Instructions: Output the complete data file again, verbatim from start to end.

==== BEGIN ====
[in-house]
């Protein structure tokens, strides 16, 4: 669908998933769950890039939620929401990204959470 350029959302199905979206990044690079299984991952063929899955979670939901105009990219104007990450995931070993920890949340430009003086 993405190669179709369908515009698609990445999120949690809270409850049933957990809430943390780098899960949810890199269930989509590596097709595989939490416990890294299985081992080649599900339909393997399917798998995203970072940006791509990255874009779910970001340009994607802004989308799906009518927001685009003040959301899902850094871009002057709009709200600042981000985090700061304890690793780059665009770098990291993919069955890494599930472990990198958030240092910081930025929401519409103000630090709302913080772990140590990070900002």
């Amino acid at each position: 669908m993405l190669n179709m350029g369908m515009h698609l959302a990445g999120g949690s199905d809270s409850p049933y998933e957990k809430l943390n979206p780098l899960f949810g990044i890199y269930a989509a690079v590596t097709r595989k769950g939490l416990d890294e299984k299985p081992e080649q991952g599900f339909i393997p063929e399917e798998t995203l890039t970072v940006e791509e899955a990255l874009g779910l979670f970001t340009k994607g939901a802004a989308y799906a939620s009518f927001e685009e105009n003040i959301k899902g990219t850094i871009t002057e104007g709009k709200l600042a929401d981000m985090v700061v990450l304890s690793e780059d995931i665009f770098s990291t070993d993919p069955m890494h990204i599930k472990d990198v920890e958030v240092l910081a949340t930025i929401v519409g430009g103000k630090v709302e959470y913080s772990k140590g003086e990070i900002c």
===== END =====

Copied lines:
[in-house]
């Protein structure tokens, strides 16, 4: 669908998933769950890039939620929401990204959470 350029959302199905979206990044690079299984991952063929899955979670939901105009990219104007990450995931070993920890949340430009003086 993405190669179709369908515009698609990445999120949690809270409850049933957990809430943390780098899960949810890199269930989509590596097709595989939490416990890294299985081992080649599900339909393997399917798998995203970072940006791509990255874009779910970001340009994607802004989308799906009518927001685009003040959301899902850094871009002057709009709200600042981000985090700061304890690793780059665009770098990291993919069955890494599930472990990198958030240092910081930025929401519409103000630090709302913080772990140590990070900002």
């Amino acid at each position: 669908m993405l190669n179709m350029g369908m515009h698609l959302a990445g999120g949690s199905d809270s409850p049933y998933e957990k809430l943390n979206p780098l899960f949810g990044i890199y269930a989509a690079v590596t097709r595989k769950g939490l416990d890294e299984k299985p081992e080649q991952g599900f339909i393997p063929e399917e798998t995203l890039t970072v940006e791509e899955a990255l874009g779910l979670f970001t340009k994607g939901a802004a989308y799906a939620s009518f927001e685009e105009n003040i959301k899902g990219t850094i871009t002057e104007g709009k709200l600042a929401d981000m985090v700061v990450l304890s690793e780059d995931i665009f770098s990291t070993d993919p069955m890494h990204i599930k472990d990198v920890e958030v240092l910081a949340t930025i929401v519409g430009g103000k630090v709302e959470y913080s772990k140590g003086e990070i900002c």